The War: An Intimate History, 1941-1945

Version: Abridged
Author: Geoffrey C. Ward , Ken Burns
Narrator: Ken Burns
Genres: History, North America, Military
Publisher: Random House Audio Publishing Group
Published In: September 2007
# of Units: 8 CDs
Length: 9 hours
Ratings:
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Overview

The vivid voices that speak from these pages are not those of historians or scholars. They are the voices of ordinary men and women who experienced—and helped to win—the most devastating war in history, in which between 50 and 60 million lives were lost.
Focusing on the citizens of four towns— Luverne, Minnesota; Sacramento, California; Waterbury, Connecticut; Mobile, Alabama;—The War follows more than forty people from 1941 to 1945. Woven largely from their memories, the compelling, unflinching narrative unfolds month by bloody month, with the outcome always in doubt. All the iconic events are here, from Pearl Harbor to the liberation of the concentration camps—but we also move among prisoners of war and Japanese American internees, defense workers and schoolchildren, and families who struggled simply to stay together while their men were shipped off to Europe, the Pacific, and North Africa.
Enriched by maps and hundreds of photographs, including many never published before, this is an intimate, profoundly affecting chronicle of the war that shaped our world.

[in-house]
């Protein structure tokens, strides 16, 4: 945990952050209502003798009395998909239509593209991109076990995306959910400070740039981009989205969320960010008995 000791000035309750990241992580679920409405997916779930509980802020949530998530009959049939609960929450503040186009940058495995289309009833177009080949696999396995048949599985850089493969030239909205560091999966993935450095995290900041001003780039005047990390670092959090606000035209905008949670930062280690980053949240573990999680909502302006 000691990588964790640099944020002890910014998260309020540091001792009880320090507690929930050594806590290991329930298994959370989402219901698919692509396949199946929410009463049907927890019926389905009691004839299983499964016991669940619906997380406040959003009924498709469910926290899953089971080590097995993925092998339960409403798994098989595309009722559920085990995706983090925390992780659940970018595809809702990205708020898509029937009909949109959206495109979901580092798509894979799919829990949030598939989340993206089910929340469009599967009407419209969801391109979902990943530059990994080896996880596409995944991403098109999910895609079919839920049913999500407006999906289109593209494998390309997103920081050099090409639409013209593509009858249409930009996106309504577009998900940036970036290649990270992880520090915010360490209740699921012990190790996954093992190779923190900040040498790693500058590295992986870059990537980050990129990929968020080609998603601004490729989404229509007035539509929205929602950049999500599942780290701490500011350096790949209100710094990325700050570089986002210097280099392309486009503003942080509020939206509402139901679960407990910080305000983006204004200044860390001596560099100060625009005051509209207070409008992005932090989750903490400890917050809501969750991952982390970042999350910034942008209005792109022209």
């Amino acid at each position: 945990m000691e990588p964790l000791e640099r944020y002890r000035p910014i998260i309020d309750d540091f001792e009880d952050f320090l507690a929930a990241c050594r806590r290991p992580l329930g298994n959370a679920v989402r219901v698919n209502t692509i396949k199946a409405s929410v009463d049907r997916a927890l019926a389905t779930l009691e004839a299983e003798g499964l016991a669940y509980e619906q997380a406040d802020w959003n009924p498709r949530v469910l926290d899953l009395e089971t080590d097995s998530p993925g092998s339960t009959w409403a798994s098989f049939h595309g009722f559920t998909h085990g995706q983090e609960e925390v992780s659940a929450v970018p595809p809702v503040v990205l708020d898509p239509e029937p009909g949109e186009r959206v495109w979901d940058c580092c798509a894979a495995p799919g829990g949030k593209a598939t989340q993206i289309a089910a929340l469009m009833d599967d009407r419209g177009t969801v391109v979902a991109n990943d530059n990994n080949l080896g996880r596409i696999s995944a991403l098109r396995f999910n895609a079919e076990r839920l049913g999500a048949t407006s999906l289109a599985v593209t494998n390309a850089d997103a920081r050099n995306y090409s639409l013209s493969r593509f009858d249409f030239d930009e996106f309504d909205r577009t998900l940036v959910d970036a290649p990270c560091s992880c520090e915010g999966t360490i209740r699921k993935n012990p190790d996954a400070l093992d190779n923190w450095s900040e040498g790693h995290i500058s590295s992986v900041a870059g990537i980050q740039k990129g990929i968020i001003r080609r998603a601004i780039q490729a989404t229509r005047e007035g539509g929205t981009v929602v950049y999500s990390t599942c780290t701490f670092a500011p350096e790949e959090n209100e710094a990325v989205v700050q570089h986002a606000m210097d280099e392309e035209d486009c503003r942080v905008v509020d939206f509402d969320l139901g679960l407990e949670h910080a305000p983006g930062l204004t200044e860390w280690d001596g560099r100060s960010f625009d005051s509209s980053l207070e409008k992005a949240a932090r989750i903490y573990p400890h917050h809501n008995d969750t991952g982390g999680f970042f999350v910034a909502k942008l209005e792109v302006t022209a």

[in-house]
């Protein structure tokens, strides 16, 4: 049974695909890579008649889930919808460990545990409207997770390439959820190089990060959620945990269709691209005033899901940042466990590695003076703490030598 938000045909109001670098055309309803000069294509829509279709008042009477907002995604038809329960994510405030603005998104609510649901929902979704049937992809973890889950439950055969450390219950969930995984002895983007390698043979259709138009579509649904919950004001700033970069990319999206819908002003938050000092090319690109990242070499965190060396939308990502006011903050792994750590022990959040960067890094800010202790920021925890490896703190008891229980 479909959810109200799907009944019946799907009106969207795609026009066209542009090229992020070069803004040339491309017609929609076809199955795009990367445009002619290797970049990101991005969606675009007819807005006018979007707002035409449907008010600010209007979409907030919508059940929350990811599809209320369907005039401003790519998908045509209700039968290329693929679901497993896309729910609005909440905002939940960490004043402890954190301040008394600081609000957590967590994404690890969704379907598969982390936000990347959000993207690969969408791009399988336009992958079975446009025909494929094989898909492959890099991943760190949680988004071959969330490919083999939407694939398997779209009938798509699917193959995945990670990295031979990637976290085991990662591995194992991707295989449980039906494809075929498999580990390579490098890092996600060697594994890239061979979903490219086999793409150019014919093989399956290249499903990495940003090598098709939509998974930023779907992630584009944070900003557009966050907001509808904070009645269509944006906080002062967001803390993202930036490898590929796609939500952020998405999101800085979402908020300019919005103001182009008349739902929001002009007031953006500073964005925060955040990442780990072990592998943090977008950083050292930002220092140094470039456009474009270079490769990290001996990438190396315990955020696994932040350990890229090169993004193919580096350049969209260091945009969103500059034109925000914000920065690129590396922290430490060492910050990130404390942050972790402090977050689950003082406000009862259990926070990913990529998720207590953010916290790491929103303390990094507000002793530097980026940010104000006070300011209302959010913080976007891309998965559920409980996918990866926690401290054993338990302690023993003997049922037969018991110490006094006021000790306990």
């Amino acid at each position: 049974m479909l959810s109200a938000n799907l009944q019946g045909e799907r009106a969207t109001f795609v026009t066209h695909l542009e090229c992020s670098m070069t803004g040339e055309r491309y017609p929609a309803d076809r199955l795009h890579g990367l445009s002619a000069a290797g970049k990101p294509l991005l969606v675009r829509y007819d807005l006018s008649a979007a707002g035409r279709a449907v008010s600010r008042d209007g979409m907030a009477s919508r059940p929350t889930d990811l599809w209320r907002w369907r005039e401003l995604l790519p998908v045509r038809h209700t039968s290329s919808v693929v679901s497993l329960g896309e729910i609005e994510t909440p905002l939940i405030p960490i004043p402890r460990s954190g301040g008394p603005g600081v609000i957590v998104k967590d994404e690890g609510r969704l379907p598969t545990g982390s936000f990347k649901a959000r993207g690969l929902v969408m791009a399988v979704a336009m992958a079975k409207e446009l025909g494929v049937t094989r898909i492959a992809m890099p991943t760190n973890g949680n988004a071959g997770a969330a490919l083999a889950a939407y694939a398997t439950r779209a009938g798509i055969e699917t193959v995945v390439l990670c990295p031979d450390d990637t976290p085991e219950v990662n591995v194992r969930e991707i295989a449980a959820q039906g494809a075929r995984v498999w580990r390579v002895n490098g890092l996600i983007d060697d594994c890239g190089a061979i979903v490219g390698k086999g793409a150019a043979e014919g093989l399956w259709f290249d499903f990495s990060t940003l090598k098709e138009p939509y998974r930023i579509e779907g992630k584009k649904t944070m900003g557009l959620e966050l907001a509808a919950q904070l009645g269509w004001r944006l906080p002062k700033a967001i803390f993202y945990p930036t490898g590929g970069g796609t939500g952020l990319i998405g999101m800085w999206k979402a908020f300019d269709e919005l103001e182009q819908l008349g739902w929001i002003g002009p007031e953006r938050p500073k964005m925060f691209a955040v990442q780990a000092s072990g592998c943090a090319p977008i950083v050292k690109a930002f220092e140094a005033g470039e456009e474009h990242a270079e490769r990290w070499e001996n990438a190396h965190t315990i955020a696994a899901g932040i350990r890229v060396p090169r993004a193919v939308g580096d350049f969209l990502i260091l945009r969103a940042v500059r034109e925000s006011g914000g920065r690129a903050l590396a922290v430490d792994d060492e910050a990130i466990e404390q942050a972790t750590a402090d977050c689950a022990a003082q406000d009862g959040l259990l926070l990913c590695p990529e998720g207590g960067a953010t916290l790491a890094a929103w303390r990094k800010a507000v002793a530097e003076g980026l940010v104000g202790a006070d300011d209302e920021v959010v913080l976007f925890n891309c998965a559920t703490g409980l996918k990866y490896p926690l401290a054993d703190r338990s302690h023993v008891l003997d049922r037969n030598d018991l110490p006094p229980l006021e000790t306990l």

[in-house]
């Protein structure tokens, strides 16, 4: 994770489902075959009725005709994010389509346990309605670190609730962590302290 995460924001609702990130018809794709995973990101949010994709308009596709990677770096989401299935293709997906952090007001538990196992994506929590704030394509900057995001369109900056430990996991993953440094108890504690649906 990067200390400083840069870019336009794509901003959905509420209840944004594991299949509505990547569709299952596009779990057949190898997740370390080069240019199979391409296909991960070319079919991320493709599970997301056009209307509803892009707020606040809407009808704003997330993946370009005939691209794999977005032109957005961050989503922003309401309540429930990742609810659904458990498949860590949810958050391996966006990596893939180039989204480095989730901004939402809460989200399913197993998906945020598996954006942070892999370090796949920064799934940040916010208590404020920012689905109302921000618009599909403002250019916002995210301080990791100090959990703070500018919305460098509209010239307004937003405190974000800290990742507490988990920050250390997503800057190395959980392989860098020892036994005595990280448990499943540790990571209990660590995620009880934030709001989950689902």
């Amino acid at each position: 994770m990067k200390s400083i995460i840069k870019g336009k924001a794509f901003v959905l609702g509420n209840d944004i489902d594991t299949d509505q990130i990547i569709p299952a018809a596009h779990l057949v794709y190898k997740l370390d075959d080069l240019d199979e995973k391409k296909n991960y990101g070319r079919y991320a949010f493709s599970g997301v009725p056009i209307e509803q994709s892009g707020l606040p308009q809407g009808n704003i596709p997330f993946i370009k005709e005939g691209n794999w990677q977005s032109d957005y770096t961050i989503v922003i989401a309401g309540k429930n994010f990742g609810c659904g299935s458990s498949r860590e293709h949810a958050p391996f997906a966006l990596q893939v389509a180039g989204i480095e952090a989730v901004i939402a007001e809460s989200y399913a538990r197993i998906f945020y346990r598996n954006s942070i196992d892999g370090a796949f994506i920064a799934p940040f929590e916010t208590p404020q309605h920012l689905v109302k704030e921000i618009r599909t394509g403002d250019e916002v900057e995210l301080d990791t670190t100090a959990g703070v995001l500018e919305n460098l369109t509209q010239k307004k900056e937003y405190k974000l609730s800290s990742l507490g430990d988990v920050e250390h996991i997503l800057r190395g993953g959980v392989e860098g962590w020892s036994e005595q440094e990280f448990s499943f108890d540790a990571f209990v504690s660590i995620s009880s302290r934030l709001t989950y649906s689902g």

Author Details

Author Details

Ward, Geoffrey C.

Geoffrey C. Ward<b> </b>won the National Book Critics Circle Award<b> </b>in 1989. With Ken Burns, he is coauthor of <i>The Civil</i> <i>War</i> and <i>Jazz</i>. He lives in New York City.<br><br><br><i>From the Hardcover edition.</i>

Burns, Ken

"After earning his BA at Hampshire College, Brooklyn-born Ken Burns pursued a career as a documentary filmmaker. At age 22, he formed Florentine Films in his home base of Walpole, New Hampshire. Dissatisfied with dry, scholarly historical documentaries, Burns wanted his films to ""live,"" and to that end adopted the technique of cutting rapidly from one still picture to another in a fluid, linear fashion. He then pepped up the visuals with ""first hand"" narration gleaned from contemporary writings and recited by top stage and screen actors. Burns' first successful venture was the award-winning documentary The Brooklyn Bridge, which ran on public television in 1981. While he was Oscar-nominated for his 1985 theatrical release The Statue of Liberty, Burns' work has enjoyed its widest exposure on television: such films as Huey Long (1985), Thomas Hart Benton (1986) and Empire of the Air (1991) (a bouquet to the pioneers of commercial radio) have become staples of local PBS stations' seasonal fund drives. In 1990, Burns completed what many consider his ""chef d'oeuvre"": the eleven-hour The Civil War, which earned an Emmy (among several other honors) and became the highest-rated miniseries in the history of public television. Civil War was the apotheosis of Burns' master mixture of still photos, freshly shot film footage, period music, evocative ""celebrity"" narration and authentic sound effects. In 1994, Ken Burns released his long-awaited Baseball, an 18-hour saga which, like The Civil War, was telecast at the same time as the publication of a companion coffee-table book. ~ Hal Erickson, All Movie Guide"